Voice from the Past - Thankfully Keeping Thanksgiving Day

Posted: 11/24/2011
Author: Laura June Davis
Thanksgiving Day in the Army - After Dinner: The Wishbone by Winslow Homer

Our Thanksgiving tribute continues. Today's "Voice from the Past" is Wilder Dwight of the Second Massachusettes Infantry Volunteers.
 

"Camp near Seneca, November 16, 1861.

...The virtue of this military life is the importunate recurrence of daily duty. Rain or shine, health or sickness, joy or grief, reveille knocks ‘oequo pede’ with impartial cadence at every tent. Its lively and awakening beat thrills a new life through the camp, as the rising sun whitens the glowing east. And then when tattoo at evening awakes the men to sleep (for it is not a soothing strain), ‘duty performed’ has made them happy, or should have done so, on the authority of the great expounder of the Constitution himself. Such are the consolations of camp life in November. But then, as Dr. Hedge happily observes in a discourse on ‘National Weakness,’ ‘the Rebel power is still unsubdued; the harvest is passed, the summer is ended, and we are not saved.’ True, but we are not lost. We propose in the Massachusetts Second to keep Thanksgiving day thankfully, if not for what has happened, at-least for what has nothappened. I have just sent out an order for the provision of Thanksgiving dinners for the men. And I quite expect that turkey and plumpudding will smoke on our mess-pans and exhale from our ovens on Thursday next. I could be content to be at home on that day, but, failing that, I shall enjoy an attempt to extemporize and emulate a New England Thanksgiving in a Maryland camp on the wrong bank of the Potomac. We shall read the Thanksgiving Proclamation, and be as happy as we may. I suppose you will have your usual celebration. I expect to enjoy the unusual honor to come in among the absent friends..."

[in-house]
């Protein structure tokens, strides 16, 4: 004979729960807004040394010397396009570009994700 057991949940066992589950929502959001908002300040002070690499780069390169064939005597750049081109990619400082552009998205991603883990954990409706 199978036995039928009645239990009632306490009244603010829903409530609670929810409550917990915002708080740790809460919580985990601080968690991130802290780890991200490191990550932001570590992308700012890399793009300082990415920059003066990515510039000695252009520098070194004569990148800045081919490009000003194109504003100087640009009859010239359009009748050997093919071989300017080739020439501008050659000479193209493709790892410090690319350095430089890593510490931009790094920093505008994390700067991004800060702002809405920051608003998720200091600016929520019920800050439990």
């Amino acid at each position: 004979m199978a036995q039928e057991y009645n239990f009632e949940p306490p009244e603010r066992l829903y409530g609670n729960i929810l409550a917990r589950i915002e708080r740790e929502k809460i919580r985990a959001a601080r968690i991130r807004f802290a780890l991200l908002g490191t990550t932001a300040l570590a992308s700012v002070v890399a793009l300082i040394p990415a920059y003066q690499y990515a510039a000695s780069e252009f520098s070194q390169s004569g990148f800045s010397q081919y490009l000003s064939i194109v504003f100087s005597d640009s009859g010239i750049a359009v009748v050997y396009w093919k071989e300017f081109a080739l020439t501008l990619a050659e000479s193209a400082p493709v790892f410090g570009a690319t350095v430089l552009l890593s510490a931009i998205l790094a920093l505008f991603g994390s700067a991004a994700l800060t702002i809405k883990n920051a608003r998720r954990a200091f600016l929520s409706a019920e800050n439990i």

Source: Dwight, Wilder. "Letter from Wilder Dwight, November 16, 1861," in Life and Letters of Wilder Dwight: Lieut.-Col. Second Mass. Inf. Vols. (Boston: Ticknor & Co., 1891).

Image Credit: Harper's Weekly, 8 December 1864.
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